Anti-American sentiment is nothing new, and the events of 9/11 and the subsequent tide of American nationalism is at fault for alienating people from other cultures and states. This sample paper, however, focuses on anti-Americans sentiment in “The Reluctant Fundamentaliist”, a story about a Pakistani male who faces bigotry as a result of the attacks in 2001.
The Anti-American sentiment in The Reluctant Fundamentalist
The Reluctant Fundamentalist describes a Pakistani man telling his experiences of being a Pakistani man at the time 9/11 struck, and the fallout of those events in his life. One theme that stood out in the narrator’s statements was that of anti-American sentiment. This response will elaborate upon this theme and how the author brought out these feelings resultant of the events of 9/11.
Timing of the attacks
The narrator, Changez, within Mohsin Hamid’s (2007) novel, The Reluctant Fundamentalist, is a Pakistani-born male that was living in New York City at the time the terrorist attack of 9/11. It is apparent that Changez suffers from an identity crisis. Some might argue that Changez’s ability to change to suit his environment isn’t a sign of inner turmoil. Claudia Marin (2012), for instance, views Changez as being comfortable with all the roles he played, and moreover, instead of conforming completely with American standards, he keeps part of his identity. Yet, Changez felt the need to act differently than his Pakistani self within each of his roles. He is conflicted over his Pakistani roots while attempting to fit in with Western society, according to Greta Olsen (8).
As the story develops, Changez moves through a process of self-identity in which he goes from successfully blending in with the American culture to identifying with his home country of Pakistan, the catalyst for this change being 9/11 and the pervasive attitudes of Americans after the event (Wordlit, para 1). His identity development seems to force Changez to choose between his heritage and the American culture he admired, but also criticized, as a student and an intern in his American company (Olsson para. 6) and his childhood roots.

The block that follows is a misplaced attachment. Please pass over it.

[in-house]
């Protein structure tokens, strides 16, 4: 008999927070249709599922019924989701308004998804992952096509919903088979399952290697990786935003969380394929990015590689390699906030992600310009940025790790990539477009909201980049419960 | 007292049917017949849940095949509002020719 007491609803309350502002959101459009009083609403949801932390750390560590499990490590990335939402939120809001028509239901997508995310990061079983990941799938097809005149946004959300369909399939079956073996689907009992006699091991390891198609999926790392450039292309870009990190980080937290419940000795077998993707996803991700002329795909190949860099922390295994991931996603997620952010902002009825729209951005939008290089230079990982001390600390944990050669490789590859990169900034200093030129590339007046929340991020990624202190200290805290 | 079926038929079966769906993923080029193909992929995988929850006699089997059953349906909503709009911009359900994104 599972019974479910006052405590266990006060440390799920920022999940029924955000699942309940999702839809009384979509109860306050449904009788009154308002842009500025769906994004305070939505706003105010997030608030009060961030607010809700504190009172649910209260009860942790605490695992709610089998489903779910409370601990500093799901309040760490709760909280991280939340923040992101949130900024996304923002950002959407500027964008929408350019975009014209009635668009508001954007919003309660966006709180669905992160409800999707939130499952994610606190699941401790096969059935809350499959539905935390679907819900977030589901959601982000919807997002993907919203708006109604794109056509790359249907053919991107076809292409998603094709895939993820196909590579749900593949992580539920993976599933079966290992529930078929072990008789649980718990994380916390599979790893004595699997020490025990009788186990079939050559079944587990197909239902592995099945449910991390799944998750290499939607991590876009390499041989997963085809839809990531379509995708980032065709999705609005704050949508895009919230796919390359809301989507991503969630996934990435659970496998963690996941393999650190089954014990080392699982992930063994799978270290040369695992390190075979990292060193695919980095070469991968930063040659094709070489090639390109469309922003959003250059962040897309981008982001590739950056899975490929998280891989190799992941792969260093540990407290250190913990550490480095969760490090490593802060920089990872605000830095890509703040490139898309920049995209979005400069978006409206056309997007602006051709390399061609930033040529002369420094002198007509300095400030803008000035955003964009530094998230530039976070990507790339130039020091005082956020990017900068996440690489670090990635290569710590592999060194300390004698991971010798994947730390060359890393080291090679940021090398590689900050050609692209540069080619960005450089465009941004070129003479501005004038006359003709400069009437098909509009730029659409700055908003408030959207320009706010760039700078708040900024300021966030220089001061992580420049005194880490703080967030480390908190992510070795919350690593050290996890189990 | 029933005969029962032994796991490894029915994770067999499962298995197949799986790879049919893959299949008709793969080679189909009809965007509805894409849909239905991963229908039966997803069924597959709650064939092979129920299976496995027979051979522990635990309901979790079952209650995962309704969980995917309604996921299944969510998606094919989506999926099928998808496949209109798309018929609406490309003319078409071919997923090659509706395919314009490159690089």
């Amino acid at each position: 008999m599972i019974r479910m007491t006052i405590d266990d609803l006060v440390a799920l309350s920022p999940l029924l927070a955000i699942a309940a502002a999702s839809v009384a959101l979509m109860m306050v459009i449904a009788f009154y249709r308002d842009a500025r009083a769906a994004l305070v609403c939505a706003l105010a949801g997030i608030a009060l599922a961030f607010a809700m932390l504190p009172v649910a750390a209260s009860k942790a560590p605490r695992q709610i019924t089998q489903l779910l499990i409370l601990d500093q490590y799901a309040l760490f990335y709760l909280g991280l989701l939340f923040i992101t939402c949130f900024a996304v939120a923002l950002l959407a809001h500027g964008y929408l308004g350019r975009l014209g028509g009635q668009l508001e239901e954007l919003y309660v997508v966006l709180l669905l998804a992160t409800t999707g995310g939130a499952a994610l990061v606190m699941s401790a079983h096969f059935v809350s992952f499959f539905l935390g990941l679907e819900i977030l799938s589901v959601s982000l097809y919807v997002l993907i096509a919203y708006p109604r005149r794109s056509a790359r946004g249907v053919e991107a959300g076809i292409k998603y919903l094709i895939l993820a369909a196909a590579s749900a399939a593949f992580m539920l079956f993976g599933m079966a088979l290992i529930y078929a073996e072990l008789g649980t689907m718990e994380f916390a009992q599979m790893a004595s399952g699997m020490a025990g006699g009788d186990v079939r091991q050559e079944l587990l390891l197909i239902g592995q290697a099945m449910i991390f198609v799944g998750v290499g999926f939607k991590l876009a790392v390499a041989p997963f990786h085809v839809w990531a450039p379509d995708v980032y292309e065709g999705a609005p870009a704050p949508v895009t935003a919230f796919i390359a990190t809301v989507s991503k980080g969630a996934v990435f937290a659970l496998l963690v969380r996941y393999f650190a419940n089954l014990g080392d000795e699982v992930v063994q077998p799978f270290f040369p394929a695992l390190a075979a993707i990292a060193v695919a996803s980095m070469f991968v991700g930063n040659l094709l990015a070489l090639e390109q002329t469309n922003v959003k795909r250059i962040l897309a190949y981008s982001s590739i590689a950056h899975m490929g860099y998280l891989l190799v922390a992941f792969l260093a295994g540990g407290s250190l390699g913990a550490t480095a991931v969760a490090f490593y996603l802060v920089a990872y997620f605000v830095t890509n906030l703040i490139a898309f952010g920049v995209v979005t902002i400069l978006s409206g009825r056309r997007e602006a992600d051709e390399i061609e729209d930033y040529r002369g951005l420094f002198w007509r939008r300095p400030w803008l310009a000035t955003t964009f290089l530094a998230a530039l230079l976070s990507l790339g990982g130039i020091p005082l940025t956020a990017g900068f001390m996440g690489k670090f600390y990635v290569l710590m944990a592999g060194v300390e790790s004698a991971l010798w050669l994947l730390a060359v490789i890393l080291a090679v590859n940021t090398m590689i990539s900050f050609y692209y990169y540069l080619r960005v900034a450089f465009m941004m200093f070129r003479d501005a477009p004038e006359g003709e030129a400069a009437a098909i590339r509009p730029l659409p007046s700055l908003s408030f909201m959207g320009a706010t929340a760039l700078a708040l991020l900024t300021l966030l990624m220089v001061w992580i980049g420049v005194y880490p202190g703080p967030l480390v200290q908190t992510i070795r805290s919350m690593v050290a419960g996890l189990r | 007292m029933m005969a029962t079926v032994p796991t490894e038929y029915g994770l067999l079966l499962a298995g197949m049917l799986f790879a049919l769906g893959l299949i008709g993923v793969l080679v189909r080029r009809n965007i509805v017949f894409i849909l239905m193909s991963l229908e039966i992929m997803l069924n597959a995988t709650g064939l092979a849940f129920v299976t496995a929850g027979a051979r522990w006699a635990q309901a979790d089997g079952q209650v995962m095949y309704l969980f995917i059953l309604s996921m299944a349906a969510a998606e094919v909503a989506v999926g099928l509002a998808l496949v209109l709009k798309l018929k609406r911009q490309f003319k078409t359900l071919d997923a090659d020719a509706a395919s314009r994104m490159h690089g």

It seems that his personal conflict with his identities had disappeared for several reasons, and could easily be interpreted as the development of the anti-American theme. When the World Trade Center fell to the ground, Changez smiled and appreciated the symbolic gesture of rendering the fall of America (Hamid 82). This seems to convey an underlying resentment towards America and the fact that instead of appreciating the fact that many people died that day, he appreciates the symbolism of the entire event that makes him smile, and associates his feelings for his comradery with his home’s neighboring countries. Other events inspire Chavez to express anti-American sentiments. For instance, he realizes he was angered when the U. S. invaded Afghanistan, viewing Afghanistan as a neighbor with which Pakistan was on good relations and a comrade Muslim country (Hamid 114).
What seemed to deepen Changez’s feelings was Americans’ increasing bigoted treatment of him, pushing him towards further alienation from the American culture and a stronger identity towards his own (Moretti, para. 9). It does not help that Americans automatically associate Changez with terrorists because of the color of his skin, according to Olsen (12). It is easy to see why he feels compelled to choose one side over another. He was completely surrounded by this polarizing sentiment. It seems he didn’t want to feel at odds with his nationality, and grew a beard out of protest. Eventually, he completely resolves his conflict by moving back to his homeland (Hamid).
This book was very interesting in its treatment of the theme of anti-American theme. One could not help but feel that what Changez experienced was a natural result of the events of 9/11, while the feelings of the American people were also a natural development of what occurred. The reader is left feeling sad that the protagonist’s alignment with his own culture came about because of the mistreatment he received at the hands of the Americans he admired, and also sad for the American people that the events of 9/11 left its inhabitants with fear and mistrust in their hearts, and with an indelible scar upon great melting pot.
Hamid, Mohsin. The Reluctant Fundamentalist. London: Penguin, 2007. Print.
Litdaily. “Conversations: Mohsin Hamid’s “The Reluctant Fundamentalist”. 25 May 2011. Web. 15 August 2013. http://litdaily.wordpress.com/2011/05/25/conversations-mohsin-hamid%E2%80%99s-%E2%80%9Cthe-reluctant-fundamentalist%E2%80%9D/
Marin, Claudia. “Home and Homeland in Hamid’s “The Reluctant Fundamentalist”” 2012. TS. Universita Ca Foscari Venezia, Venezia. Academia.edu. Web. 15 Aug. 2013.
Moretti, Anthony. “The Reluctant Fundamentalist”. 27 February 2011. Web. 15 August 2013. http://ajmbroadcasteducator.blogspot.com/2011/02/reluctant-fundamentalist.html
Olsson, Karen. “I Pledge Allegiance.” 22 April 2007. The New York Times. Web. 15 August 2013. http://www.nytimes.com/2007/04/22/books/review/Olsson.t.html?_r=0
Olsen, Greta. “Identity and Identification in Mohsin Hamid’s The Reluctant Fundamentalist.” Justus Liebig University Giessen, Summer 2011. Web. 15 Aug. 2013.